Fullstack Svelte with SvelteKit

API Routes: GET & POST

Fullstack Svelte with SvelteKit

Check out a free preview of the full Fullstack Svelte with SvelteKit course

The "API Routes: GET & POST" Lesson is part of the full, Fullstack Svelte with SvelteKit course featured in this preview video. Here's what you'd learn in this lesson:

Rich walks through creating API routes by implementing a +server.js file that can export functions that correspond to GET and POST HTTP methods. Student questions regarding whether API endpoints are open by default and what the JSON utility uses under the hood are also covered in this segment.


Transcript from the "API Routes: GET & POST" Lesson

>> So far we've been creating pages in our application, but SvelteKit allows you to create more than just pages. You can also create API routes by adding a server.js file instead of a page.server.js file and a page.svelte that exports functions corresponding to HTTP methods like GET, POST, PATCH, PUT, DELETE, and so on.

So this app here fetches data from a /roll API route when you click the button. And at the moment, we haven't implemented that route. So let's do that by adding a src/routes/roll/+server.js file. So click the new file icon, roll/server.js. And from here, we can export functions that correspond to the HTTP Verbs.

In this case, we're gonna have a GET. We'll get a random number between 1 and 6. And we're gonna return that as a response object. We need to add a header, That tells the browser that the response is of type application/json. Now just like request, this response thing here is a is a web standard.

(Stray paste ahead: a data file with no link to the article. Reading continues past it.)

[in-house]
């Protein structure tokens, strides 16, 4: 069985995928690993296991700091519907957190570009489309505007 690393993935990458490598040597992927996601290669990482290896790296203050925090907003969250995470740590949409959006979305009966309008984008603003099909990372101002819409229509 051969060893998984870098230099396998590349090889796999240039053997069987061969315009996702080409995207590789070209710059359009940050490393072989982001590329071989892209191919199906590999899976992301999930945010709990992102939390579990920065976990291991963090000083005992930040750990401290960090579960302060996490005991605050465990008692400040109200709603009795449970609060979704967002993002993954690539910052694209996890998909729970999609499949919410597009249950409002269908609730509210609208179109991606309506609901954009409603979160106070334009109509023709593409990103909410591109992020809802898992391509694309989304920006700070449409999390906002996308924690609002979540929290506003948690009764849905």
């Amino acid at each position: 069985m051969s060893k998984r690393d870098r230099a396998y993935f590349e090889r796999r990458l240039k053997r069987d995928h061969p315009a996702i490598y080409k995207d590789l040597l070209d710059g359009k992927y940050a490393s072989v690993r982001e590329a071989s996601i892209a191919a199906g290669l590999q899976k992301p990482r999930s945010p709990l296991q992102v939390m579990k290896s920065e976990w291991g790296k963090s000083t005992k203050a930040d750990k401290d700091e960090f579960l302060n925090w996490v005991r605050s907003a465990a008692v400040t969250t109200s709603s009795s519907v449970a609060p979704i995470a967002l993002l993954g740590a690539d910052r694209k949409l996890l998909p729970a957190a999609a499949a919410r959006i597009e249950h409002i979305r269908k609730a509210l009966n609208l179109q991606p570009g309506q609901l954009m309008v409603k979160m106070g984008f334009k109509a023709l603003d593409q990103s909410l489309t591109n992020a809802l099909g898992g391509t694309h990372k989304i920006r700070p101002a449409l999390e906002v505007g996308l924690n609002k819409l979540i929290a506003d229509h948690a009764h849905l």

It's an object that you deal with when you use the Fetch API, and other times. And so inside our API route handlers, our job is to take your request and return one of these response objects. And you'll find the documentation on MDN. Now since doing this sort of thing is pretty common in an API route, returning json, we actually have a helper to do that for you.

I'm gonna import that helper now, import {json} from '@sveltejs/kit'. And then instead of returning all of this, we're just gonna return json and then pass in the data. So now, if we roll the dice, we're gonna fetch the response, which is the same response object that we've just returned from the API route.

And we're gonna assign that to this local value that gets shown when we've rolled. Rolled a 1, not very good, try again, rolled a 4. I'm gonna keep going until I get a 6. Come on. Is my logic bad? I got a six, finally. All right, we can move on to the next section.

Okay, so that was a GET handler, but you can also add handlers that mutate data, such as a POST handler. Now, in most cases, you shouldn't use a POST handler when you could use a form action instead. Form actions are gonna involve less code for you to write.

And they also work without JavaScript as we've seen, making things more resilient. But we can do it if we need to for some reason. So we're gonna revisit the todo app from before and we're gonna implement it this time using an API route. Beside the key down event handler of the input at the top here, we're gonna post some data to the server.

Response is gonna be the result of fetching the todo API route. Is gonna be a POST call, so add method post. The body is gonna be a stringified JSON object containing the description. And we're gonna add that "Content-Type": "application/json" header. Okay, so when we hit the Enter key inside this todo, we're posting data to a route that we haven't yet created.